There’s a whole ecosystem set up to reward dedicated party apparatchiks. G Gordon Liddy has had a long running radio program. Ollie North has had his own TV show on one of the Fox News channels. Two of the people in the Brooks Brothers riot are on the Supreme Court.

    Liberals don’t have the deep pockets to invest in media like that or prop up loyal flunkies

  59. 59
    🇺🇸🌎 Goku (aka Amerikan Baka)  🗳🌷 says:

    @Omnes Omnibus:
    What other alternative is there? I want democracy to prevail as much as anyone. I even think there’s a decent chance it will. But under such a scenario as Adam outlined, i can’t see a way out without massive civil disobedience. The system currently in place is strangling us and allowing a revanchist minority to dictate policy to the rest of us. The US under an autocratic, oligarchic GOP one-party regime is a threat to the planet. We would be a nuclear armed fascist state. Almost nobody could stop us. Do you have any idea how terrifying that possibility is?

  60. 60
    Steeplejack says:

    Someone posted this downstairs (sorry, can’t remember who): a very interesting thread on the murky finances of McConnell and his wife, Transportation Secretary Elaine Chao.

  61. 61
    gene108 says:

    @Adam L Silverman:

    Rupert Murdoch has done more to poison the politics of the English speaking world than any other person in history.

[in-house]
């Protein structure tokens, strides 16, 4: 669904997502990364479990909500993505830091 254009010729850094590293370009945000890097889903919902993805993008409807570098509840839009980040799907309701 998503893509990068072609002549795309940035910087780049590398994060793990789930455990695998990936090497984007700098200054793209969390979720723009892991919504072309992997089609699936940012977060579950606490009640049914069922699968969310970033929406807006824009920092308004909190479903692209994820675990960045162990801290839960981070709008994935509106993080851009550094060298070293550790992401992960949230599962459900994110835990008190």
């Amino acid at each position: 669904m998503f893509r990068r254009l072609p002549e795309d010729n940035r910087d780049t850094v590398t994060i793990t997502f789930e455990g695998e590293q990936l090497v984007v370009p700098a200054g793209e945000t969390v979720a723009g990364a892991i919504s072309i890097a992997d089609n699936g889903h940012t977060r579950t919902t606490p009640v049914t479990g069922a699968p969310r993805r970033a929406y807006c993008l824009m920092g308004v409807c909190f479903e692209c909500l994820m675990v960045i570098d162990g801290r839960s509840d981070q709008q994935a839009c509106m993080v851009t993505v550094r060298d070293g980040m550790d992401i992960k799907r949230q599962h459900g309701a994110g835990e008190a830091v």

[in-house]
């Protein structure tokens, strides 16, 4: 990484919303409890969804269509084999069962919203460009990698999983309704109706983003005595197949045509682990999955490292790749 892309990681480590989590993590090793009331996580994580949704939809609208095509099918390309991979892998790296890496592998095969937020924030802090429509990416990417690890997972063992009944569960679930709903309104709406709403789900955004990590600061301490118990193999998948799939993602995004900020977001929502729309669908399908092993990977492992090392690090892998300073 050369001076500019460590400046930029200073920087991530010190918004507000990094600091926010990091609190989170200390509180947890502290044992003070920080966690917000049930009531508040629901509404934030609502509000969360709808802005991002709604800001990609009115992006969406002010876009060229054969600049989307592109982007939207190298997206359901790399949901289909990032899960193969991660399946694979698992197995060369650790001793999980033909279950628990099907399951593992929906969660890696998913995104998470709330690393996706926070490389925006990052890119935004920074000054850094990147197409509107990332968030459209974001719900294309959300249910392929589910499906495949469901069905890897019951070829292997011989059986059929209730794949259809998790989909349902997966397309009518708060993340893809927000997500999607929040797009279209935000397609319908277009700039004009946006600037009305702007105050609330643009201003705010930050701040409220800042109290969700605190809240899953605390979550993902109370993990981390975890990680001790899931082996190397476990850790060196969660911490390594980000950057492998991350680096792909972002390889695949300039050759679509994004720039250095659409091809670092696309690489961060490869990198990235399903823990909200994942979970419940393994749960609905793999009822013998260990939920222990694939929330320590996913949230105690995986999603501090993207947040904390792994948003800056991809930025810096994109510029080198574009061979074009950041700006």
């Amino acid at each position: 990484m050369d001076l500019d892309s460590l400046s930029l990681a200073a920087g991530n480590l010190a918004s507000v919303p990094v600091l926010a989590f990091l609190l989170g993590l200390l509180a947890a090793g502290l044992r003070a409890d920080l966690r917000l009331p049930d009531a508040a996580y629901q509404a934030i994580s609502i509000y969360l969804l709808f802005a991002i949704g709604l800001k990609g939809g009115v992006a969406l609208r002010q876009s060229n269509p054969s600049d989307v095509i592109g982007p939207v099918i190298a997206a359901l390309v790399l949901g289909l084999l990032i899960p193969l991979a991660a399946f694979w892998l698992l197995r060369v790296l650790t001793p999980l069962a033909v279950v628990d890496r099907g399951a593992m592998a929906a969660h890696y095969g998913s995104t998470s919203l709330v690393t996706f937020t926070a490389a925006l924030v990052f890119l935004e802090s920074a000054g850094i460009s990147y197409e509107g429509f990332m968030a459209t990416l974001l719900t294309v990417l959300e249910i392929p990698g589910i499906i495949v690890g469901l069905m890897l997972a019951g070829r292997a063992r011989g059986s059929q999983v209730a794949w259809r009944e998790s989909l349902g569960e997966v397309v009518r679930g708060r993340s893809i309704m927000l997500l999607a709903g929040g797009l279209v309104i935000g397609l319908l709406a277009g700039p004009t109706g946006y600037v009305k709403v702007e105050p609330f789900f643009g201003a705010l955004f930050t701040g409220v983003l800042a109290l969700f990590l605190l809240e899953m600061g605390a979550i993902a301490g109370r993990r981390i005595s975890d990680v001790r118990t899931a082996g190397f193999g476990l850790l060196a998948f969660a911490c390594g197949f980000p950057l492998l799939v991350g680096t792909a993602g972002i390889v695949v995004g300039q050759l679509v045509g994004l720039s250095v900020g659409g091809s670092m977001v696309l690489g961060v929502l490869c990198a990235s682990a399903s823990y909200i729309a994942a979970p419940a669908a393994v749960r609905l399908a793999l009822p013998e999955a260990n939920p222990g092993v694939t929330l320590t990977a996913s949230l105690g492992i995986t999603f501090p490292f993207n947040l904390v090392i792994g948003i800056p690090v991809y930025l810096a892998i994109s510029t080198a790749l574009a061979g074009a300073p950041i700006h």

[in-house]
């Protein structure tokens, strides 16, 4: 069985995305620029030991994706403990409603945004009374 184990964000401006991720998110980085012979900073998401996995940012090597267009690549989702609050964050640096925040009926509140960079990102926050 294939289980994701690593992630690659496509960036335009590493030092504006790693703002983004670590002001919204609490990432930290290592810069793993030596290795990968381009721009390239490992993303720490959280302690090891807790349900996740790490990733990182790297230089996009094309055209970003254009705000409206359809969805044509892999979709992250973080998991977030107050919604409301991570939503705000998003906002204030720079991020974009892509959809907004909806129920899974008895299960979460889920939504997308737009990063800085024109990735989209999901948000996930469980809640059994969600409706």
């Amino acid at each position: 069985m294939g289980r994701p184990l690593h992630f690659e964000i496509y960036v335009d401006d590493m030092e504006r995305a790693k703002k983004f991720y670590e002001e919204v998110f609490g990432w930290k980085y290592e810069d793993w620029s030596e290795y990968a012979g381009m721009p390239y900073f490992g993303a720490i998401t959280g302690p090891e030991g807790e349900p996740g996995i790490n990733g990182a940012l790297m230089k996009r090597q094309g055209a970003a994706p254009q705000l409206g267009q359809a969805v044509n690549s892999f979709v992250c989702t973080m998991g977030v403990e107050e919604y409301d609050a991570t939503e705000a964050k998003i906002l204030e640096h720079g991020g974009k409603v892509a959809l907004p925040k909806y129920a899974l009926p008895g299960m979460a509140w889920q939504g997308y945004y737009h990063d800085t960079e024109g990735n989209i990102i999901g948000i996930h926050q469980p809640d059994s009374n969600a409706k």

62. 62
    Adam L Silverman says:

    @Steeplejack: You mean her family’s smuggling operation?

  63. 63
    Renie says:

    Exiting my lurking to add my .02 cents. McConnell is the worst thing to happen to democracy since the end of WWII.

  64. 64
    Adam L Silverman says:

    @gene108: Pretty much.

  65. 65
    plato says:

    Today Barr told me, "there are two different reports… Under the current regulations, the Special Counsel report is confidential. The report that goes public would be a report by the Attorney General." The American people deserve the Mueller Report, not the Barr Report.

    — Richard Blumenthal (@SenBlumenthal) January 16, 2019

    Barr wouldn’t even pledge to tell Congress what he edited/deleted from the Special Counsel report before he shares it with Congress & the American people. Not a reassuring pledge of transparency.

    — Richard Blumenthal (@SenBlumenthal) January 16, 2019

  66. 66
    Adam L Silverman says:

    @Renie: Welcome. No need to hide.

  67. 67
    Villago Delenda Est says:

    @waratah: Overriding a Donald veto would create an immediate crisis of the vile shitgibbon having the conniption of the century. A wounded animal is very dangerous.

  68. 68
    Omnes Omnibus says:

    @🇺🇸🌎 Goku (aka Amerikan Baka)  🗳🌷:

    What other alternative is there?

    Hard fucking work, Day after day. Getting back to work after a setback. Nothing glamorous or Wolverine-like. Show up every day and do what you can. What do you think caused what happened in November of 2018?

  69. 69
    Villago Delenda Est says:

    @gene108: Newt Gingrich coming up in second place.

  70. 70
    Suzanne says:

    @Omnes Omnibus: The other alternative is Senate Minority Leader McConnell. So let’s stop freaking out over Gillibrand and get to work.